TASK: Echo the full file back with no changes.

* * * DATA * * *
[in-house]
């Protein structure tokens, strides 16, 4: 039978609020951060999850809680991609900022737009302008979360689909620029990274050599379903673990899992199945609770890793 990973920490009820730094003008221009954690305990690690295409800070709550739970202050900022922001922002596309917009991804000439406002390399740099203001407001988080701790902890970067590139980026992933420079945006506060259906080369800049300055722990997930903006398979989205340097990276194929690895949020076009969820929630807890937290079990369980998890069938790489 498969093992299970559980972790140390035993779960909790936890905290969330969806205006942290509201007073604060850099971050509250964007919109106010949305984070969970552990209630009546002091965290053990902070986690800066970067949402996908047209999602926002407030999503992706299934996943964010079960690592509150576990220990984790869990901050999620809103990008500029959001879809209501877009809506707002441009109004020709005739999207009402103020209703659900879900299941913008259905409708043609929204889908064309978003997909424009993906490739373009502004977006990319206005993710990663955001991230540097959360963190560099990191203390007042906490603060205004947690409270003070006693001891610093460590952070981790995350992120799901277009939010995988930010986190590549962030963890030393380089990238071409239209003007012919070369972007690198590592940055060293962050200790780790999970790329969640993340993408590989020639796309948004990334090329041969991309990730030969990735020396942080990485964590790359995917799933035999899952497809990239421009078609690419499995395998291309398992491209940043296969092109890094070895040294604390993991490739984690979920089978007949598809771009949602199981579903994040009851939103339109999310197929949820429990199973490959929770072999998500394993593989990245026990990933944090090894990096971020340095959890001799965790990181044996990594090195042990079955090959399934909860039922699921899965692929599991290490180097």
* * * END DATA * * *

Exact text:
[in-house]
């Protein structure tokens, strides 16, 4: 039978609020951060999850809680991609900022737009302008979360689909620029990274050599379903673990899992199945609770890793 990973920490009820730094003008221009954690305990690690295409800070709550739970202050900022922001922002596309917009991804000439406002390399740099203001407001988080701790902890970067590139980026992933420079945006506060259906080369800049300055722990997930903006398979989205340097990276194929690895949020076009969820929630807890937290079990369980998890069938790489 498969093992299970559980972790140390035993779960909790936890905290969330969806205006942290509201007073604060850099971050509250964007919109106010949305984070969970552990209630009546002091965290053990902070986690800066970067949402996908047209999602926002407030999503992706299934996943964010079960690592509150576990220990984790869990901050999620809103990008500029959001879809209501877009809506707002441009109004020709005739999207009402103020209703659900879900299941913008259905409708043609929204889908064309978003997909424009993906490739373009502004977006990319206005993710990663955001991230540097959360963190560099990191203390007042906490603060205004947690409270003070006693001891610093460590952070981790995350992120799901277009939010995988930010986190590549962030963890030393380089990238071409239209003007012919070369972007690198590592940055060293962050200790780790999970790329969640993340993408590989020639796309948004990334090329041969991309990730030969990735020396942080990485964590790359995917799933035999899952497809990239421009078609690419499995395998291309398992491209940043296969092109890094070895040294604390993991490739984690979920089978007949598809771009949602199981579903994040009851939103339109999310197929949820429990199973490959929770072999998500394993593989990245026990990933944090090894990096971020340095959890001799965790990181044996990594090195042990079955090959399934909860039922699921899965692929599991290490180097």